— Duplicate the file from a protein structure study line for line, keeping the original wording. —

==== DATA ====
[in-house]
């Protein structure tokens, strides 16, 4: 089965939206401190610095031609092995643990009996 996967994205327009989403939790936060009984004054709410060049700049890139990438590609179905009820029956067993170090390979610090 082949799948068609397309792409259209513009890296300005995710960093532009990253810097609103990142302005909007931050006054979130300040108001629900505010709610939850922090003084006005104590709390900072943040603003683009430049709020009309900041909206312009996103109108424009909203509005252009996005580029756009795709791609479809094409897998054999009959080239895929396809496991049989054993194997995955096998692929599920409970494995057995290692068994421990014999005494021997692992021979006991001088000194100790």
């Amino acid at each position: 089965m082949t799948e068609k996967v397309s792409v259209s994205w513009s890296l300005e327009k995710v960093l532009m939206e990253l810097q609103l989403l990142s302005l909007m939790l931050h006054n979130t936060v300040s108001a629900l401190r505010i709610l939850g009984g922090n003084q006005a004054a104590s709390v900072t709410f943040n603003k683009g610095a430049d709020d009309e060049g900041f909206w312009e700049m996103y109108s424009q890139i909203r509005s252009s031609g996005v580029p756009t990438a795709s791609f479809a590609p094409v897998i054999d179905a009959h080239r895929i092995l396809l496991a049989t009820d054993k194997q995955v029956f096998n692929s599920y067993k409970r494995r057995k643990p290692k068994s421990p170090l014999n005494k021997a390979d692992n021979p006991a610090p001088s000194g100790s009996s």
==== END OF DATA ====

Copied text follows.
[in-house]
């Protein structure tokens, strides 16, 4: 089965939206401190610095031609092995643990009996 996967994205327009989403939790936060009984004054709410060049700049890139990438590609179905009820029956067993170090390979610090 082949799948068609397309792409259209513009890296300005995710960093532009990253810097609103990142302005909007931050006054979130300040108001629900505010709610939850922090003084006005104590709390900072943040603003683009430049709020009309900041909206312009996103109108424009909203509005252009996005580029756009795709791609479809094409897998054999009959080239895929396809496991049989054993194997995955096998692929599920409970494995057995290692068994421990014999005494021997692992021979006991001088000194100790």
């Amino acid at each position: 089965m082949t799948e068609k996967v397309s792409v259209s994205w513009s890296l300005e327009k995710v960093l532009m939206e990253l810097q609103l989403l990142s302005l909007m939790l931050h006054n979130t936060v300040s108001a629900l401190r505010i709610l939850g009984g922090n003084q006005a004054a104590s709390v900072t709410f943040n603003k683009g610095a430049d709020d009309e060049g900041f909206w312009e700049m996103y109108s424009q890139i909203r509005s252009s031609g996005v580029p756009t990438a795709s791609f479809a590609p094409v897998i054999d179905a009959h080239r895929i092995l396809l496991a049989t009820d054993k194997q995955v029956f096998n692929s599920y067993k409970r494995r057995k643990p290692k068994s421990p170090l014999n005494k021997a390979d692992n021979p006991a610090p001088s000194g100790s009996s």